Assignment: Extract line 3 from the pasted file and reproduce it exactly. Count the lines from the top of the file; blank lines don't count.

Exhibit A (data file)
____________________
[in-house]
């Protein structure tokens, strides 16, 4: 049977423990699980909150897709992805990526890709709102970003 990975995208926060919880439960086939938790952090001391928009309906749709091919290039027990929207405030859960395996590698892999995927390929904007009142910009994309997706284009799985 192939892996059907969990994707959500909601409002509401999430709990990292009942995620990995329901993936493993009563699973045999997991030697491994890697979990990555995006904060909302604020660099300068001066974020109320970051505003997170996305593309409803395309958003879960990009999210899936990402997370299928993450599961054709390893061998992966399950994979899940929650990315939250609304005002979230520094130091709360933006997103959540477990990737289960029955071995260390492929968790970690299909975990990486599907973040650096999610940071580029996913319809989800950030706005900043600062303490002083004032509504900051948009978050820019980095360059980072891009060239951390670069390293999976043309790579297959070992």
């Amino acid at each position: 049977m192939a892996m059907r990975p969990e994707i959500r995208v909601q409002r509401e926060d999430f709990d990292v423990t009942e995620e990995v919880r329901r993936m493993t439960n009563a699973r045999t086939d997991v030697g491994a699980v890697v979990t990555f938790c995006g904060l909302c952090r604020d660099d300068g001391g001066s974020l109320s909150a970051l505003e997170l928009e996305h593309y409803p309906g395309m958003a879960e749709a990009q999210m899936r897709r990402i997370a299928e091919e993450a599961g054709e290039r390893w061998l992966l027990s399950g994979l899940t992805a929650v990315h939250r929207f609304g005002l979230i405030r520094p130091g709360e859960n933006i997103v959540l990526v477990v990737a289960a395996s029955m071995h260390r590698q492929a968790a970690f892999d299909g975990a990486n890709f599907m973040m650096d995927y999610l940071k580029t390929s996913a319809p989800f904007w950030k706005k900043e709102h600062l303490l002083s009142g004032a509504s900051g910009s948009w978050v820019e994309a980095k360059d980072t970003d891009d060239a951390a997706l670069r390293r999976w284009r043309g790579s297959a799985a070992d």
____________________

């Amino acid at each position: 049977m192939a892996m059907r990975p969990e994707i959500r995208v909601q409002r509401e926060d999430f709990d990292v423990t009942e995620e990995v919880r329901r993936m493993t439960n009563a699973r045999t086939d997991v030697g491994a699980v890697v979990t990555f938790c995006g904060l909302c952090r604020d660099d300068g001391g001066s974020l109320s909150a970051l505003e997170l928009e996305h593309y409803p309906g395309m958003a879960e749709a990009q999210m899936r897709r990402i997370a299928e091919e993450a599961g054709e290039r390893w061998l992966l027990s399950g994979l899940t992805a929650v990315h939250r929207f609304g005002l979230i405030r520094p130091g709360e859960n933006i997103v959540l990526v477990v990737a289960a395996s029955m071995h260390r590698q492929a968790a970690f892999d299909g975990a990486n890709f599907m973040m650096d995927y999610l940071k580029t390929s996913a319809p989800f904007w950030k706005k900043e709102h600062l303490l002083s009142g004032a509504s900051g910009s948009w978050v820019e994309a980095k360059d980072t970003d891009d060239a951390a997706l670069r390293r999976w284009r043309g790579s297959a799985a070992d």